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Giardia is a flagellated protozoan parasite that colonizes and reproduces in the small intestines of humans and other animals, which can cause giardiasis. During their lives they cycle through 2 phases, a benign swimming phase and an infective cyst stage. Symptoms of Giardiasis usually show after 3 to 4 days, and include gastrointestinal and constitutional problems.
Giardia is spread by putting something in the mouth that has been contaminated with the stool of an infected person or animal. In this way, people swallow the Giardia parasite, which is too small to be seen with the naked eye. A person can become infected by drinking contaminated water or eating raw or undercooked food contaminated with Giardia cysts (an egg-like form of the parasite that is in the infectious stage); direct contact with the droppings of infected animals or stool of infected humans; or hand to mouth transfer of cysts from surfaces that may have become contaminated with microscopic amounts of stool from and infected person or animal.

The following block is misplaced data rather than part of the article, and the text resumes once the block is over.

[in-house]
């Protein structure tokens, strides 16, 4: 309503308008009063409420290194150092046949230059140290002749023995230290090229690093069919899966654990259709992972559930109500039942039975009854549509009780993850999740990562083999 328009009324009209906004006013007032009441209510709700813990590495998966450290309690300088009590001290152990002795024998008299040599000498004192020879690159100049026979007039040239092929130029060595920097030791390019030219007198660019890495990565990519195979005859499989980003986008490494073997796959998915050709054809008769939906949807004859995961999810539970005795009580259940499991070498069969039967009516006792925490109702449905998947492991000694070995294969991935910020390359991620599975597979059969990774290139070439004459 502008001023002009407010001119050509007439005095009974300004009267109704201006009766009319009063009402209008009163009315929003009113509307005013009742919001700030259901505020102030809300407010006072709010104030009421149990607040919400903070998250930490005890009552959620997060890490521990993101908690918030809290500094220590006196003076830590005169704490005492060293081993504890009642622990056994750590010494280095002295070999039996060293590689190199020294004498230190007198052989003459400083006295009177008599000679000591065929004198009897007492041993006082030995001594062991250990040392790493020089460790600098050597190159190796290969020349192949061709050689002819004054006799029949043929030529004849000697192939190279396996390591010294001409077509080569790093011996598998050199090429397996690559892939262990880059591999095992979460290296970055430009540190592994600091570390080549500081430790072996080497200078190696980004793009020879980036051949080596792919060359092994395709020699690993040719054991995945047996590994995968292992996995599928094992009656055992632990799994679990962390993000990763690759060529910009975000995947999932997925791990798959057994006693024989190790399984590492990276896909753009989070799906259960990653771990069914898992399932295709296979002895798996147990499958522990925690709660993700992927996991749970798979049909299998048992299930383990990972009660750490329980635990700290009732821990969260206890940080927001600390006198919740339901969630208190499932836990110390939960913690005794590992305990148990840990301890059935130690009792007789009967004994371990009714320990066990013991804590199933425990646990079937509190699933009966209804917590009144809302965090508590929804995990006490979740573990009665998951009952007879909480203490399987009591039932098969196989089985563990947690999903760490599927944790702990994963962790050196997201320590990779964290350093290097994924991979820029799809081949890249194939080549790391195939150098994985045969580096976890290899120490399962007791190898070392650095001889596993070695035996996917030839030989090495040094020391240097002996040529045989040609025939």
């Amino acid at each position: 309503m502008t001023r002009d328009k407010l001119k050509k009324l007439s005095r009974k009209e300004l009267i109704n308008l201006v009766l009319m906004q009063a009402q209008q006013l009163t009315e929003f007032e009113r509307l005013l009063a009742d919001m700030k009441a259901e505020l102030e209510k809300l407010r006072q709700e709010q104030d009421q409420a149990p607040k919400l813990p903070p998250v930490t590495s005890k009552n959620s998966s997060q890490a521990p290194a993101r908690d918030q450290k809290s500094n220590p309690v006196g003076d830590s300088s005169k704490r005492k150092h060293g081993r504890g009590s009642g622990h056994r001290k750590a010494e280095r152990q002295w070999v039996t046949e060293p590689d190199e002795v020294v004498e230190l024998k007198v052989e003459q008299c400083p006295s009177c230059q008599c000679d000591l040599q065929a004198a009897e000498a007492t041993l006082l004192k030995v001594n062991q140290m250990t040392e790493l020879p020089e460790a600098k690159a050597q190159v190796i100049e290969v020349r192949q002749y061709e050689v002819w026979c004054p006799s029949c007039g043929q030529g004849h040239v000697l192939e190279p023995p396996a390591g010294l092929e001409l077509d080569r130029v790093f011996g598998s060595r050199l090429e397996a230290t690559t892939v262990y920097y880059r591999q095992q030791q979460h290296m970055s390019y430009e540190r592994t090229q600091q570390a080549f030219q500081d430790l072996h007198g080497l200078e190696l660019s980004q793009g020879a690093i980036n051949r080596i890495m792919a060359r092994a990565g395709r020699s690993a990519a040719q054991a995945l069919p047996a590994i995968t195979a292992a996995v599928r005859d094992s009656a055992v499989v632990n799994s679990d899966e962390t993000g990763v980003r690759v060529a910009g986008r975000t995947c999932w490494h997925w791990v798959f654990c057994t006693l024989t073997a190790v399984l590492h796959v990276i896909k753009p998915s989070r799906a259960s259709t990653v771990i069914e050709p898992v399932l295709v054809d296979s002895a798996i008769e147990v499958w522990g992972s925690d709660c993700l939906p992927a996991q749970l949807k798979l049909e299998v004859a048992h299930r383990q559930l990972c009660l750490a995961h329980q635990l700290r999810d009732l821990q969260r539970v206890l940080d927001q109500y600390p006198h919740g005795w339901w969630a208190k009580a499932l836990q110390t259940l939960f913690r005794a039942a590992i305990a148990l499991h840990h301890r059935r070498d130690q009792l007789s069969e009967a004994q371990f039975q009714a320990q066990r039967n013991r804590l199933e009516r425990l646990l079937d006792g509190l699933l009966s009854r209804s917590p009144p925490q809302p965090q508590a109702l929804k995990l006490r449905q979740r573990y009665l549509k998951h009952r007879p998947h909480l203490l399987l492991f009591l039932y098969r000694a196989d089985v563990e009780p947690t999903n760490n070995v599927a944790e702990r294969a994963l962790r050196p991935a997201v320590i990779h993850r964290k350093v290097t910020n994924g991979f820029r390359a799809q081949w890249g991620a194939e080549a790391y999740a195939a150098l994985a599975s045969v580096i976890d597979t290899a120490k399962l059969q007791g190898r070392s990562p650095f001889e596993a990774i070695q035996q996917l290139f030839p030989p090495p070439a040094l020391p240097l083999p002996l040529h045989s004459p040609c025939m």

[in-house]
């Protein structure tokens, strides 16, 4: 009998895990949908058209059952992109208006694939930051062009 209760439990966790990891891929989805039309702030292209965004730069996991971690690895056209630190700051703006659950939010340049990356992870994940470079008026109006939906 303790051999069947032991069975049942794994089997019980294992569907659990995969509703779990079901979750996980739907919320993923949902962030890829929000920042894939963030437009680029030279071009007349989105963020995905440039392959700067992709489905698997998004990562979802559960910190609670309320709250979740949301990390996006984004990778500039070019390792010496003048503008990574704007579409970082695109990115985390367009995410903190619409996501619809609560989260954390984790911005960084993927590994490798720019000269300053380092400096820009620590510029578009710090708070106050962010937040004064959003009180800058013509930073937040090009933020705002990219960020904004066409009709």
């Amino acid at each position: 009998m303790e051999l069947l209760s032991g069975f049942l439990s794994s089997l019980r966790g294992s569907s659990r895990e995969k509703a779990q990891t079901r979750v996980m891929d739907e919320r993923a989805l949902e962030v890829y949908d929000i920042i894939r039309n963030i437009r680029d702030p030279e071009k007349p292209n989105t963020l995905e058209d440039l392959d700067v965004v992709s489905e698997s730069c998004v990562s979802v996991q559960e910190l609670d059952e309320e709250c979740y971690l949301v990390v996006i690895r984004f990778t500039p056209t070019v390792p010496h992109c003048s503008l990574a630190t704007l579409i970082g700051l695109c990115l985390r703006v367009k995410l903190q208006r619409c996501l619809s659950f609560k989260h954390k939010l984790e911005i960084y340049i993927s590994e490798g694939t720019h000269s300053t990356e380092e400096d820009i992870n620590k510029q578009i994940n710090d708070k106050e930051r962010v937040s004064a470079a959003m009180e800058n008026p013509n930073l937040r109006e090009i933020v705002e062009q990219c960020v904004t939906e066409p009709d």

Water suppliers use disinfectants, like chlorine, to destroy pathogens (disease-causing organisms) from drinking water. However some pathogens are highly resistant to standard disinfection methods (such as Cryptosporidium).
NSF/ANSI Standard 53: Drinking Water Treatment Units
Overview: Standard 53 addresses point-of-use (POU) and point-of-entry (POE) systems designed to reduce specific health-related contaminants, such as Cryptosporidium, Giardia, lead, volatile organic chemicals (VOCs), MTBE (methyl tertiary-butyl ether), that may be present in public or private drinking water.
NSF/ANSI Standard 58: Reverse Osmosis Drinking Water Treatment Systems
Overview: This standard was developed for point-of-use (POU) reverse osmosis (RO) treatment systems. These systems typically consist of a pre-filter, RO membrane, and post-filter. Standard 58 includes contaminant reduction claims commonly treated using RO, including fluoride, hexavalent and trivalent chromium, total dissolved solids, nitrates, etc. that may be present in public or private drinking water.
The foregoing information was compiled from the the links listed above.